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Highway 17: Median project opponents miss turn

By Charles Swenson
Coastal Observer

Opponents of a plan to eliminate the paved median on Highway 17 in the Pawleys Island area missed the chance this week to take their concerns to the group that oversees the region’s highway project.

The Grand Strand Area Transportation Study’s policy committee approved an additional $1 million for the project this week. The money comes from a federal grant and will be used to resurface the highway in the project area, which runs from Baskervill Drive to the North Causeway.

A group of area business owners began circulating petitions this summer opposing the project, months after the state Department of Transportation held a series of meetings to get comments. The plan calls for building a raised median with designated turning areas to replace the open turning lane. Traffic lights will be installed at the post office and the intersection of Highway 17 with Hotel and Jetty drives.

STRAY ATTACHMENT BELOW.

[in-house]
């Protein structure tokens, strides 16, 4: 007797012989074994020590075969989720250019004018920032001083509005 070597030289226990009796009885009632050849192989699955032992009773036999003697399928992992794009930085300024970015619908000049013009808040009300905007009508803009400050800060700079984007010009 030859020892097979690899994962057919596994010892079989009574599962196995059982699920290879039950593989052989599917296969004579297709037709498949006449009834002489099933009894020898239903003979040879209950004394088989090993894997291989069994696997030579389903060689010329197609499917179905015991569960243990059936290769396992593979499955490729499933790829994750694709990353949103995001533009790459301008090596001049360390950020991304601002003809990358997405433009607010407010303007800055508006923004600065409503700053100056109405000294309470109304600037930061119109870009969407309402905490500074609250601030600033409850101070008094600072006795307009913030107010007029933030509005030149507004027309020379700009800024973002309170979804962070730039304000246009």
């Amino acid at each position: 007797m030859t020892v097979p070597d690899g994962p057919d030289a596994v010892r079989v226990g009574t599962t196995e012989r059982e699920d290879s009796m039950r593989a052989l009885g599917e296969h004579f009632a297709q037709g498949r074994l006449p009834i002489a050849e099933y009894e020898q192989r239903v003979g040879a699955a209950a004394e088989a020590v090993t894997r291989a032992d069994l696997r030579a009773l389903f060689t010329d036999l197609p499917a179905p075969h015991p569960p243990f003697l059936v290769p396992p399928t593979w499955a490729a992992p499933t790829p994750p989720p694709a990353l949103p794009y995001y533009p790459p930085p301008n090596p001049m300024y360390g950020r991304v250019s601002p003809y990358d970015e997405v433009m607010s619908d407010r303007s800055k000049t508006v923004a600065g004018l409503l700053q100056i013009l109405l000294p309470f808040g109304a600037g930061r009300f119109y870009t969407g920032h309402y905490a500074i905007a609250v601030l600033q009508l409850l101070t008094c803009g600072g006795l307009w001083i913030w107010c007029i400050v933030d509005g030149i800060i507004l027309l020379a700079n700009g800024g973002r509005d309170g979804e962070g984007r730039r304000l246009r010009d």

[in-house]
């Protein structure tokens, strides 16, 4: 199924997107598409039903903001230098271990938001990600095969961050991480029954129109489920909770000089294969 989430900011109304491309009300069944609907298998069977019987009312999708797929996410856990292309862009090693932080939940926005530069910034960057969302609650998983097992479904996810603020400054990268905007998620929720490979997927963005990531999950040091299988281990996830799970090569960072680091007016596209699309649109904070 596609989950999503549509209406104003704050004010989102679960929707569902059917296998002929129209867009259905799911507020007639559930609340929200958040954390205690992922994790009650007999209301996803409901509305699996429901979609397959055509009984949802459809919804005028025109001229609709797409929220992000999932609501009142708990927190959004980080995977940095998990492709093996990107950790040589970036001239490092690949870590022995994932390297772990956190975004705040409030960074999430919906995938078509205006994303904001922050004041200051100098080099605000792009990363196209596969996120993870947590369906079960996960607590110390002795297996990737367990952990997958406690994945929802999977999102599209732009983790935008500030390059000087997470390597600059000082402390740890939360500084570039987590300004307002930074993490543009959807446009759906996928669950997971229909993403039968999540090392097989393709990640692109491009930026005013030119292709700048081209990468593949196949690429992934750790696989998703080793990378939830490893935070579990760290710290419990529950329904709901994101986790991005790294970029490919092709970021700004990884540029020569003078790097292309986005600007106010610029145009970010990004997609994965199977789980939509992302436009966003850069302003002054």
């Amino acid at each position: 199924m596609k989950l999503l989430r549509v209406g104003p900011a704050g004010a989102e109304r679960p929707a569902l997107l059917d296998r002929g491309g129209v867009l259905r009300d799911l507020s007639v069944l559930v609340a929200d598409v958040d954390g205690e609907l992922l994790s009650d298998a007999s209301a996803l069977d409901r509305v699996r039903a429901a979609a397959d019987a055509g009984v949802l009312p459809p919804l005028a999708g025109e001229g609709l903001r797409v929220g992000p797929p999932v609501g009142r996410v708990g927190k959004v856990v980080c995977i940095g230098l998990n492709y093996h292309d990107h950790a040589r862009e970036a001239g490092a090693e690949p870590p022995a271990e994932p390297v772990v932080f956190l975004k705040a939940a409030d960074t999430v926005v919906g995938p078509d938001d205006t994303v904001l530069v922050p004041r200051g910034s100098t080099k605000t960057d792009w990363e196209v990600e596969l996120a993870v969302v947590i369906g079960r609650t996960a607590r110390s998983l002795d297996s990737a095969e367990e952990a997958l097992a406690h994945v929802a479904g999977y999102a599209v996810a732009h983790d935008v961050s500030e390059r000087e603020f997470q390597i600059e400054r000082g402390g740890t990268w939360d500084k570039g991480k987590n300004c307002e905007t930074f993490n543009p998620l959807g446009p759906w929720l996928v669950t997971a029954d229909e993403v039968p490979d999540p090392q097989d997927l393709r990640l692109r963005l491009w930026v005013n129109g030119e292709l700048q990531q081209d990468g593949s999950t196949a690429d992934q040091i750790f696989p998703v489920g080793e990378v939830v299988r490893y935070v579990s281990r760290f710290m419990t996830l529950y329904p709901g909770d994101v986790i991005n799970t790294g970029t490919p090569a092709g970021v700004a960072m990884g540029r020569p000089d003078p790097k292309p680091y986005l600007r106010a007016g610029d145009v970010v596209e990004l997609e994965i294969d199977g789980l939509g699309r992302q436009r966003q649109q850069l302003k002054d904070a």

Opponents say the project will reduce safety and harm businesses because some customers will have to make U-turns instead of left turns across traffic.

“I thought they would be here,” said Mark Hoeweler, planning director for Waccamaw Regional Council of Governments, which provides staff for the committee. He was among the officials who met with opponents last month.

The policy committee represents local governments in Georgetown and Horry counties and helps direct DOT spending on highway projects. The median is 16th on the list of 38 projects planned between now and 2018. It is now a $3.75 million project and is scheduled for construction in 2014.

Some of the specific concerns with the project can be addressed, Hoeweler said, but it’s too late to drop the project.

Opponents, who are represented by David Gundling, an attorney whose office is in the project area, have asked DOT for traffic data that was used by the consultants to come up with the plan for turn lanes and other information. Gundling said he wasn’t able to attend the committee meeting, but had arranged with someone to go on behalf of the opponents.

“It was a missed opportunity,” he said.

He said he is still waiting for the data from DOT, for which he submitted a request under the state Freedom of Information Act earlier this month.

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